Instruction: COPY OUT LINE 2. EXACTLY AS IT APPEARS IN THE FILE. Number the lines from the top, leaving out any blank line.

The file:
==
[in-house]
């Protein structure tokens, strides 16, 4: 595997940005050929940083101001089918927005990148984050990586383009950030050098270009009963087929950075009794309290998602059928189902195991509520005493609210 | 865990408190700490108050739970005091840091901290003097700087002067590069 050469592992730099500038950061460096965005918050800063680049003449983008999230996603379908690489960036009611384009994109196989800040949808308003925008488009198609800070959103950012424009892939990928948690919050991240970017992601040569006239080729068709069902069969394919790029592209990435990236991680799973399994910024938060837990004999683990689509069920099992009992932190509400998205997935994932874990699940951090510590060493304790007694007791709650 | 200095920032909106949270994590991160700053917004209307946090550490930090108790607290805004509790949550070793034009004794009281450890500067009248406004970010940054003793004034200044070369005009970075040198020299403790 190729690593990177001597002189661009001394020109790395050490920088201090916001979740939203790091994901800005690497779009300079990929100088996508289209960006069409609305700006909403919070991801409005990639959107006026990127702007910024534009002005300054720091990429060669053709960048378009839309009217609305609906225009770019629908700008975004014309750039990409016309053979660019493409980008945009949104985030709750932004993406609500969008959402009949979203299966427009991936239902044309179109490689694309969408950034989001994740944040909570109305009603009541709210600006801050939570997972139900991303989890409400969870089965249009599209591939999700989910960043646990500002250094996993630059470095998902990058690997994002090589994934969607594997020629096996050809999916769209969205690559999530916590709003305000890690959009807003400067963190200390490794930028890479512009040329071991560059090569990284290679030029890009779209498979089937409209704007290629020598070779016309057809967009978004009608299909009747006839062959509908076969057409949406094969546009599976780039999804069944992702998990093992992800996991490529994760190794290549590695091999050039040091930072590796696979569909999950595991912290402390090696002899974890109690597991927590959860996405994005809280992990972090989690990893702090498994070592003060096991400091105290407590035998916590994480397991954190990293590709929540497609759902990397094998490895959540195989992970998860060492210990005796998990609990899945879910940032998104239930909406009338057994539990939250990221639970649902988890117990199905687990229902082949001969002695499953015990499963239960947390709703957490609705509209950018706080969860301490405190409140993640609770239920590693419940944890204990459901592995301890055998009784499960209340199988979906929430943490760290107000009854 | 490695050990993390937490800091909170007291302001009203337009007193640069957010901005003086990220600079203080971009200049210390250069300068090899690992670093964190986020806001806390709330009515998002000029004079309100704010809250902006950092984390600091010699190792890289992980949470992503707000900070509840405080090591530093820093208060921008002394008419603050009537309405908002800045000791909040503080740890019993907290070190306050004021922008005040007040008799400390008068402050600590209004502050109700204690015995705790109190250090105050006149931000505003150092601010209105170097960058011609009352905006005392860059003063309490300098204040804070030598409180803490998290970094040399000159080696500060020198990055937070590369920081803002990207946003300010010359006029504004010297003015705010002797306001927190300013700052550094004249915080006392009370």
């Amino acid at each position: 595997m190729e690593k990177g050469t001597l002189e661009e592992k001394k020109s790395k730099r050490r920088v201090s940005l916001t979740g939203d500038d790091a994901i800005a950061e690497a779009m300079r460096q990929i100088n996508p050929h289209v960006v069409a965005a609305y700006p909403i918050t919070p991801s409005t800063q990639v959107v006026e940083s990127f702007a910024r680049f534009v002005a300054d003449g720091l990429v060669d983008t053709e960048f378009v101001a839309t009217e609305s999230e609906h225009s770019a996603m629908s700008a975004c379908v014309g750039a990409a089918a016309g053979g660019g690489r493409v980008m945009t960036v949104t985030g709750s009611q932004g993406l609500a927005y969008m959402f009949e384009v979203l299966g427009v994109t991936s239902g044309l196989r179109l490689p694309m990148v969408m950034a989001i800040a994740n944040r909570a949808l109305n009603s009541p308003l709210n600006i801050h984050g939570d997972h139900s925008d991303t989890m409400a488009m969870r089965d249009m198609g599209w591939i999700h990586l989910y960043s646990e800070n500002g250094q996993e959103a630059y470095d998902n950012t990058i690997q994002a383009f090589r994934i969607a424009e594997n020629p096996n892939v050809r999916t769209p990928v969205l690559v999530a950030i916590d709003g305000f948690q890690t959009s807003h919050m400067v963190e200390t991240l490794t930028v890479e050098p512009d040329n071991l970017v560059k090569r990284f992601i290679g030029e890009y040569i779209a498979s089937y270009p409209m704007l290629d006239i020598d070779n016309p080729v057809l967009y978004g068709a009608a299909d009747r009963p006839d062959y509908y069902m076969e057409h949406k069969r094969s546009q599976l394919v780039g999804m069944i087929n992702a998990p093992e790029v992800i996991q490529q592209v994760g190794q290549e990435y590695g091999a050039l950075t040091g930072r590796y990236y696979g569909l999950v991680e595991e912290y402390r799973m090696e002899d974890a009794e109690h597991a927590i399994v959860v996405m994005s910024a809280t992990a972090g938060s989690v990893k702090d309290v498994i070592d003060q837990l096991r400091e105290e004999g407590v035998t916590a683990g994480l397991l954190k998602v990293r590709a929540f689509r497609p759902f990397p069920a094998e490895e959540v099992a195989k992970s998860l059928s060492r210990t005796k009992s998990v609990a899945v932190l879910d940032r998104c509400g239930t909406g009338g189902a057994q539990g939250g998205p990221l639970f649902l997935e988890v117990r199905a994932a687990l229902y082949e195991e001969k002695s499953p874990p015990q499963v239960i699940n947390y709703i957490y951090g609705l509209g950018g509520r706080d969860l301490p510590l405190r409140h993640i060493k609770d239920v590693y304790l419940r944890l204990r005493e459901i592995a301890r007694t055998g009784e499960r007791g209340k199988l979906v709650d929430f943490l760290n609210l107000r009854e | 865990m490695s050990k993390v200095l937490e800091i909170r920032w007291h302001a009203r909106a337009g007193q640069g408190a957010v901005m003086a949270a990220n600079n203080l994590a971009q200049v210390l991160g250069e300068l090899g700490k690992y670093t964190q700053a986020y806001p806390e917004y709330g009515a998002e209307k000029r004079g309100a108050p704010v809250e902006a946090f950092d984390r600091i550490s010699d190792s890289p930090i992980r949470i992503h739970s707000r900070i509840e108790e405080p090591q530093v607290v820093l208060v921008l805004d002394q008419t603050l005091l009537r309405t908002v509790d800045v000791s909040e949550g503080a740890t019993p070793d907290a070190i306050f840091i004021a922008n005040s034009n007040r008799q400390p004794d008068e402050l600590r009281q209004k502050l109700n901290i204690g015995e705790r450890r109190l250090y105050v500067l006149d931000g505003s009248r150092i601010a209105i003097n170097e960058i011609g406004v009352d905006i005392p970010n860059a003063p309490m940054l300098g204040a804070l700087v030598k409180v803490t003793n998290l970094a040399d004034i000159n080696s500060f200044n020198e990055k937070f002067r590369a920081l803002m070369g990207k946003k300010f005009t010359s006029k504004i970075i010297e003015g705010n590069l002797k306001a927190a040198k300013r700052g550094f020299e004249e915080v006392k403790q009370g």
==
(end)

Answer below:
């Protein structure tokens, strides 16, 4: 595997940005050929940083101001089918927005990148984050990586383009950030050098270009009963087929950075009794309290998602059928189902195991509520005493609210 | 865990408190700490108050739970005091840091901290003097700087002067590069 050469592992730099500038950061460096965005918050800063680049003449983008999230996603379908690489960036009611384009994109196989800040949808308003925008488009198609800070959103950012424009892939990928948690919050991240970017992601040569006239080729068709069902069969394919790029592209990435990236991680799973399994910024938060837990004999683990689509069920099992009992932190509400998205997935994932874990699940951090510590060493304790007694007791709650 | 200095920032909106949270994590991160700053917004209307946090550490930090108790607290805004509790949550070793034009004794009281450890500067009248406004970010940054003793004034200044070369005009970075040198020299403790 190729690593990177001597002189661009001394020109790395050490920088201090916001979740939203790091994901800005690497779009300079990929100088996508289209960006069409609305700006909403919070991801409005990639959107006026990127702007910024534009002005300054720091990429060669053709960048378009839309009217609305609906225009770019629908700008975004014309750039990409016309053979660019493409980008945009949104985030709750932004993406609500969008959402009949979203299966427009991936239902044309179109490689694309969408950034989001994740944040909570109305009603009541709210600006801050939570997972139900991303989890409400969870089965249009599209591939999700989910960043646990500002250094996993630059470095998902990058690997994002090589994934969607594997020629096996050809999916769209969205690559999530916590709003305000890690959009807003400067963190200390490794930028890479512009040329071991560059090569990284290679030029890009779209498979089937409209704007290629020598070779016309057809967009978004009608299909009747006839062959509908076969057409949406094969546009599976780039999804069944992702998990093992992800996991490529994760190794290549590695091999050039040091930072590796696979569909999950595991912290402390090696002899974890109690597991927590959860996405994005809280992990972090989690990893702090498994070592003060096991400091105290407590035998916590994480397991954190990293590709929540497609759902990397094998490895959540195989992970998860060492210990005796998990609990899945879910940032998104239930909406009338057994539990939250990221639970649902988890117990199905687990229902082949001969002695499953015990499963239960947390709703957490609705509209950018706080969860301490405190409140993640609770239920590693419940944890204990459901592995301890055998009784499960209340199988979906929430943490760290107000009854 | 490695050990993390937490800091909170007291302001009203337009007193640069957010901005003086990220600079203080971009200049210390250069300068090899690992670093964190986020806001806390709330009515998002000029004079309100704010809250902006950092984390600091010699190792890289992980949470992503707000900070509840405080090591530093820093208060921008002394008419603050009537309405908002800045000791909040503080740890019993907290070190306050004021922008005040007040008799400390008068402050600590209004502050109700204690015995705790109190250090105050006149931000505003150092601010209105170097960058011609009352905006005392860059003063309490300098204040804070030598409180803490998290970094040399000159080696500060020198990055937070590369920081803002990207946003300010010359006029504004010297003015705010002797306001927190300013700052550094004249915080006392009370």